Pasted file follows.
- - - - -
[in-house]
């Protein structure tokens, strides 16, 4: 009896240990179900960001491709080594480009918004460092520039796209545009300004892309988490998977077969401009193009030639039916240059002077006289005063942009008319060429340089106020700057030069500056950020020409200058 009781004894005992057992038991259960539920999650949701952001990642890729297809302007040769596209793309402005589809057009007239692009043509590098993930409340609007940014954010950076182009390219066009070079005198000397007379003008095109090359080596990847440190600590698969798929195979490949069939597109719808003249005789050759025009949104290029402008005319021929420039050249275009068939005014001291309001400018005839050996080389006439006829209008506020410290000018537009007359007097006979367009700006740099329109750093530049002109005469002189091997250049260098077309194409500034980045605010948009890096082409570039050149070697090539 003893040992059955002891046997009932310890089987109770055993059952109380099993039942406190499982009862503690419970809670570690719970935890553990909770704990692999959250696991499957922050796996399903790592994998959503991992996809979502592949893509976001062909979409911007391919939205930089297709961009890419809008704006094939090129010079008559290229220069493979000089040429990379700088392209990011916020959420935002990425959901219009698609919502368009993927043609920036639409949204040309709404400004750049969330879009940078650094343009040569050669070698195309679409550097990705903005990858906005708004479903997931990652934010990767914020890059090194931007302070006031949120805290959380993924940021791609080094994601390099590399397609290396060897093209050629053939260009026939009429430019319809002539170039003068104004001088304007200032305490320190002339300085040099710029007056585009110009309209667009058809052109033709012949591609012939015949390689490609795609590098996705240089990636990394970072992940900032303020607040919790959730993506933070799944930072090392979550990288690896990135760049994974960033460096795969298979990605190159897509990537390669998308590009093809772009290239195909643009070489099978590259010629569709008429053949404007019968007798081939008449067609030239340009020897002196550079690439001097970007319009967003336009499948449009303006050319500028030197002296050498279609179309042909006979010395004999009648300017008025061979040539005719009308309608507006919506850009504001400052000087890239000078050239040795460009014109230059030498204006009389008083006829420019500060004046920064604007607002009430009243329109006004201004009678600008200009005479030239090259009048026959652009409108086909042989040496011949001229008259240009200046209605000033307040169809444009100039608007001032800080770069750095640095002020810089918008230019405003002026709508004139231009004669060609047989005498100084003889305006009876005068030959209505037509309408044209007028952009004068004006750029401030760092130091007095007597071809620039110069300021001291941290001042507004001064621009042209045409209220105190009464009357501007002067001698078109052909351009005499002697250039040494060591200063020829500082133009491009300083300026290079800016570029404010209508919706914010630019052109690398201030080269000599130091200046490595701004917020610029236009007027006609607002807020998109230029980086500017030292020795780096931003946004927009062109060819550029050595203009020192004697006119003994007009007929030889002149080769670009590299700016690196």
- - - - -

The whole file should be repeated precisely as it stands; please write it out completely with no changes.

[in-house]
């Protein structure tokens, strides 16, 4: 009896240990179900960001491709080594480009918004460092520039796209545009300004892309988490998977077969401009193009030639039916240059002077006289005063942009008319060429340089106020700057030069500056950020020409200058 009781004894005992057992038991259960539920999650949701952001990642890729297809302007040769596209793309402005589809057009007239692009043509590098993930409340609007940014954010950076182009390219066009070079005198000397007379003008095109090359080596990847440190600590698969798929195979490949069939597109719808003249005789050759025009949104290029402008005319021929420039050249275009068939005014001291309001400018005839050996080389006439006829209008506020410290000018537009007359007097006979367009700006740099329109750093530049002109005469002189091997250049260098077309194409500034980045605010948009890096082409570039050149070697090539 003893040992059955002891046997009932310890089987109770055993059952109380099993039942406190499982009862503690419970809670570690719970935890553990909770704990692999959250696991499957922050796996399903790592994998959503991992996809979502592949893509976001062909979409911007391919939205930089297709961009890419809008704006094939090129010079008559290229220069493979000089040429990379700088392209990011916020959420935002990425959901219009698609919502368009993927043609920036639409949204040309709404400004750049969330879009940078650094343009040569050669070698195309679409550097990705903005990858906005708004479903997931990652934010990767914020890059090194931007302070006031949120805290959380993924940021791609080094994601390099590399397609290396060897093209050629053939260009026939009429430019319809002539170039003068104004001088304007200032305490320190002339300085040099710029007056585009110009309209667009058809052109033709012949591609012939015949390689490609795609590098996705240089990636990394970072992940900032303020607040919790959730993506933070799944930072090392979550990288690896990135760049994974960033460096795969298979990605190159897509990537390669998308590009093809772009290239195909643009070489099978590259010629569709008429053949404007019968007798081939008449067609030239340009020897002196550079690439001097970007319009967003336009499948449009303006050319500028030197002296050498279609179309042909006979010395004999009648300017008025061979040539005719009308309608507006919506850009504001400052000087890239000078050239040795460009014109230059030498204006009389008083006829420019500060004046920064604007607002009430009243329109006004201004009678600008200009005479030239090259009048026959652009409108086909042989040496011949001229008259240009200046209605000033307040169809444009100039608007001032800080770069750095640095002020810089918008230019405003002026709508004139231009004669060609047989005498100084003889305006009876005068030959209505037509309408044209007028952009004068004006750029401030760092130091007095007597071809620039110069300021001291941290001042507004001064621009042209045409209220105190009464009357501007002067001698078109052909351009005499002697250039040494060591200063020829500082133009491009300083300026290079800016570029404010209508919706914010630019052109690398201030080269000599130091200046490595701004917020610029236009007027006609607002807020998109230029980086500017030292020795780096931003946004927009062109060819550029050595203009020192004697006119003994007009007929030889002149080769670009590299700016690196």